Best Contact Management Applications

Your contact list is growing larger every day, and so are the number of email addresses, instant messaging handles, and phone numbers your contacts use. That means you'd do well to find the best tool for managing your contacts before your contact list gets out of hand. On Tuesday we asked you to share your favourite contact management application; today, the elections are over, and we're rounding up the most popular answers. Hit the jump for a look at the five best and most popular contact management applications, then cast your vote for the contact management solution to rule them all.

Gmail/Google Contacts (Web-based)

Popular for its web-accessibility and the sheer fact that any contact management system built into arguably the best email client around has a lot going for it, Gmail Contacts have a strong following. Gmail's contact management isn't perfect—even those who love it have their complaints—but the fact is, anything backed by Google is likely to have a huge following, which also means tonnes of third-party applications built to support their infrastructure. Gmail Contacts lovers are still waiting, however, for the ultimate syncing tool, and perhaps a dedicated contacts tool separate from Gmail.

Plaxo (Web-based)

Plaxo (original post) is another web-based contact management tool with a very specific focus on contacts (with a dash of questionably useful social networking). Like Gmail, the web interface means anywhere-accessibility as long as you've got an internet connection and a web browser. What's completely unique about Plaxo is that it's built to support syncing to tons of popular contact management apps, including Microsoft Outlook and Apple's Address Book. In fact, most people who voted for Plaxo did so in conjunction with a desktop application.

Microsoft Outlook (Windows)

The de facto contact manager of almost everyone who works in an office (and even some who don't), Microsoft Outlook is no slouch when it comes to your contacts. And much like Gmail, there are tonnes of excellent third-party add-ons to enhance its contact management chops, like the Plaxo syncing plug-in or previously mentioned Xobni. Add to that its status as a top five GTD app and Outlook's no slouch for organising contacts and getting things done.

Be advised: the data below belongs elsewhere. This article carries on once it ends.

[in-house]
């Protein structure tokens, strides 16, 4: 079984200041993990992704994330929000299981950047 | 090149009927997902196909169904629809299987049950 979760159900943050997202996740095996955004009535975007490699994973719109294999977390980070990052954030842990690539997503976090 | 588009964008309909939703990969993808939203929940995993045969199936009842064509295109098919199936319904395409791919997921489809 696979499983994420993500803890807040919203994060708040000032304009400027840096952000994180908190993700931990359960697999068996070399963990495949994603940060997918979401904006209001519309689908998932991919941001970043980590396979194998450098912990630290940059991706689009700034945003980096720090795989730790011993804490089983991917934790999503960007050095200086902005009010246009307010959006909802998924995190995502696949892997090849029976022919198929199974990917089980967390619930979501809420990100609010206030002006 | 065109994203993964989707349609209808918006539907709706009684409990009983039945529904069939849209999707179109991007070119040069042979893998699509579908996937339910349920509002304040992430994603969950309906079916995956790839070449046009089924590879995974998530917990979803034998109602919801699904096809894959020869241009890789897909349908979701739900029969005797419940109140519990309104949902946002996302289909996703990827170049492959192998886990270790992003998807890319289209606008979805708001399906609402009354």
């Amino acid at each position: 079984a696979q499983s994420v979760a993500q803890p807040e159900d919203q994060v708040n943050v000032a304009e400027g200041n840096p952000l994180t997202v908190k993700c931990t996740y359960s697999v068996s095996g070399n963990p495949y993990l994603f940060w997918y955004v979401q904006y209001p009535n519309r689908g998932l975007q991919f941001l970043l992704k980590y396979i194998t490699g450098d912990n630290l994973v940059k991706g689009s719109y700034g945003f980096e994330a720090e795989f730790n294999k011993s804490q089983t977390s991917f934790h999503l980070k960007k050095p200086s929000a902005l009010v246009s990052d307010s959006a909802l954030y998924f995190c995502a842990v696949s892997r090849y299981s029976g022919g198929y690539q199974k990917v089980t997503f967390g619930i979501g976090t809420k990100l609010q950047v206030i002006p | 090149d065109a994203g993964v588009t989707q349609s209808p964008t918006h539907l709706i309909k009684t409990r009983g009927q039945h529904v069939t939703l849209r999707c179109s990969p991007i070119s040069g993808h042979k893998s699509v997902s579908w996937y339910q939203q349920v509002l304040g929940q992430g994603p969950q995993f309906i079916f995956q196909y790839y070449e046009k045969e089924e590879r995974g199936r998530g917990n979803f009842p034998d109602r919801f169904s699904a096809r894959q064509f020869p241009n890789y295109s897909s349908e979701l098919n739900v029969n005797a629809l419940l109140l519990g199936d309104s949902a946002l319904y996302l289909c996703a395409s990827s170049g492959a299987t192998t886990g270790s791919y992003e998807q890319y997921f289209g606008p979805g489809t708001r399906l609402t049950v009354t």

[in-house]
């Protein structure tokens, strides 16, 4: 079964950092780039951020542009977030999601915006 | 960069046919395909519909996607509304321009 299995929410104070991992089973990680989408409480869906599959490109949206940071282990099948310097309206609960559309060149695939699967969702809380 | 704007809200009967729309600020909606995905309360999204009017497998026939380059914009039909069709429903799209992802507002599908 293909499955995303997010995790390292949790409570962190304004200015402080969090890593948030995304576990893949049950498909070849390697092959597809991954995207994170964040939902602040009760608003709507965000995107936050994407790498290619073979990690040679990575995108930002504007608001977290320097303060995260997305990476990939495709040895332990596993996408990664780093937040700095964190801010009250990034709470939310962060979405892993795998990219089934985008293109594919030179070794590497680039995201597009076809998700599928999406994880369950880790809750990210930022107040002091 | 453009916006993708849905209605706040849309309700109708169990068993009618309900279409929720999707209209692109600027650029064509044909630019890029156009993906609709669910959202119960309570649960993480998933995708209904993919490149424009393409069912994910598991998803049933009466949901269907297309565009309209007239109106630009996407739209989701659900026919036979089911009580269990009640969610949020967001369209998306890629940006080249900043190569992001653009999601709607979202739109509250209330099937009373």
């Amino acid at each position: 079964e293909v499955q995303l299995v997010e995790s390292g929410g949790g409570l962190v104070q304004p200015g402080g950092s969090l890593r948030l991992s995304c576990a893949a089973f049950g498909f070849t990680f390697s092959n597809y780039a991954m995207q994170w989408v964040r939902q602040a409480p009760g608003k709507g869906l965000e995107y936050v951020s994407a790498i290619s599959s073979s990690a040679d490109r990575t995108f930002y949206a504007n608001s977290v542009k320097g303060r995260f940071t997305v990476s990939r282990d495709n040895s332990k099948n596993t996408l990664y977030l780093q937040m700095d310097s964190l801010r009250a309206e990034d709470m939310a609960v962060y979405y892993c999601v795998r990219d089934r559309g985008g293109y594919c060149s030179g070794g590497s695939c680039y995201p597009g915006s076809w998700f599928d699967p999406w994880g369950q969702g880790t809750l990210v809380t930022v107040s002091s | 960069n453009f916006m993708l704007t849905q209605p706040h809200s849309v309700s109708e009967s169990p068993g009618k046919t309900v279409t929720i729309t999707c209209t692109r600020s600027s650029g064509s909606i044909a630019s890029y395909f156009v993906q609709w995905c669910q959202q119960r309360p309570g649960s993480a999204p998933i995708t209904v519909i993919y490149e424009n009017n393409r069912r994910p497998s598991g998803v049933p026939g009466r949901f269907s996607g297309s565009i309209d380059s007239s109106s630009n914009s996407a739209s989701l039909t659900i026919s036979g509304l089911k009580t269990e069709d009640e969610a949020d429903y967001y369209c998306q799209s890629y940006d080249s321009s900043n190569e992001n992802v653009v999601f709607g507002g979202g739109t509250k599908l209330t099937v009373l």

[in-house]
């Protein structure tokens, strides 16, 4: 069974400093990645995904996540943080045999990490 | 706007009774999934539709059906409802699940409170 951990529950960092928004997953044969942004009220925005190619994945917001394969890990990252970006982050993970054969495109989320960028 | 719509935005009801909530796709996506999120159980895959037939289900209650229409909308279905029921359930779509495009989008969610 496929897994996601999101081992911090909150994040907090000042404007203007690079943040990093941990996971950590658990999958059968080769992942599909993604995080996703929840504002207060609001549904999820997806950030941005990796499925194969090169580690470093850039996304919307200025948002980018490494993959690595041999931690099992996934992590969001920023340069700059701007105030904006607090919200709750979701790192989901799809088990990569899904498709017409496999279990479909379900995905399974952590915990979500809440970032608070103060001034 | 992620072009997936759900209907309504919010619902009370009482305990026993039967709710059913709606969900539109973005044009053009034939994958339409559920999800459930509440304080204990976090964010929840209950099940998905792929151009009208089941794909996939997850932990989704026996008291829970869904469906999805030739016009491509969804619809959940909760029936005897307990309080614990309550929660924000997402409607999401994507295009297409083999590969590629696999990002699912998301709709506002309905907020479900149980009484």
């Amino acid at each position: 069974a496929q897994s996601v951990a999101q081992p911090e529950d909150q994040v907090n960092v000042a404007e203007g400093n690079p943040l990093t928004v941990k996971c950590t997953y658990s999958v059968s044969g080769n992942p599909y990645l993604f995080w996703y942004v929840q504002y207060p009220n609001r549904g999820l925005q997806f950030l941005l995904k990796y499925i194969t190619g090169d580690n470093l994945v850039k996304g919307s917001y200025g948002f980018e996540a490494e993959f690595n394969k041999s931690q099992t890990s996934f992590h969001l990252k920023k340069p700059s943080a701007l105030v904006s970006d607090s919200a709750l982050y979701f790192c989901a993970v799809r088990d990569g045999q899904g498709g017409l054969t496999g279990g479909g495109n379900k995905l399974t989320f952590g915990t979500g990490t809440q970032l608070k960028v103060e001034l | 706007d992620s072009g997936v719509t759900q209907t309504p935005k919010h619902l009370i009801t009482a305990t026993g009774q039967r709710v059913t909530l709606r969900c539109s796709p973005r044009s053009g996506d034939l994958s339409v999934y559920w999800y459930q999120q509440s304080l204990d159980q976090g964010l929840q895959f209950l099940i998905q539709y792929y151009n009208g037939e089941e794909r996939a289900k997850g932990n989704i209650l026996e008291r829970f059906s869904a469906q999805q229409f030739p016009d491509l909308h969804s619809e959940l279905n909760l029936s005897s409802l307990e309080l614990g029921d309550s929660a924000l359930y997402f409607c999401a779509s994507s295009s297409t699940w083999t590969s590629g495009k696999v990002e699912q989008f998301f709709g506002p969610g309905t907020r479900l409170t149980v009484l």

Address Book (Mac OS X)

Most folks who own a Mac look no further for a contact manager than Apple's Address Book. That's because Address Book is easy to use, it integrates seamlessly with practically every other application on the Mac, and it comes free with your computer. Windows users who wish they had a similar built-in contacts solution may want to try out Vista's new Windows Contacts application, which has a similar feel and comes free with Vista.

Palm PDA (Mobile + Windows/Mac)

palm1.pngIf you thought Palm software was completely out of style, think again. Several readers swear by the mobile Palm operating system's contact management tools and the corresponding desktop software for syncing those contacts between the mobile Palm OS and their desktops.

Now that you've gotten a taste for the most popular contact management tools according to your peers, it's time to vote for the best of the best:

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Honorable Mentions

This week's honorable mentions go out to Highrise (original post), Thunderbird, and the always-reliable, cross-platform plain text file.

If your favourite missed the list this week, or you want to sing the praises of your favourite contact management app that did, let's hear what you've got to say in the comments.


    they all suck. When is someone, anyone, going to develop a standard for address book fields/cards that all these different applications use. I want my address book to be portable, I want to reduce clutter, i want my iphone to pick up other iphone users contact info via bluetooth, and why not blackberry cards while we are at it....

    I found nothing better than lotus organizer 6.1. what learning curves? too bad nobody continues this great app.

    Contact Gorilla is like plaxo but easier / better. It's an update service for most major email systems. So I have 1000 contacts and it just let me e-mail them all at once and ask if the information is up-to-date and then all of my friends updated information.

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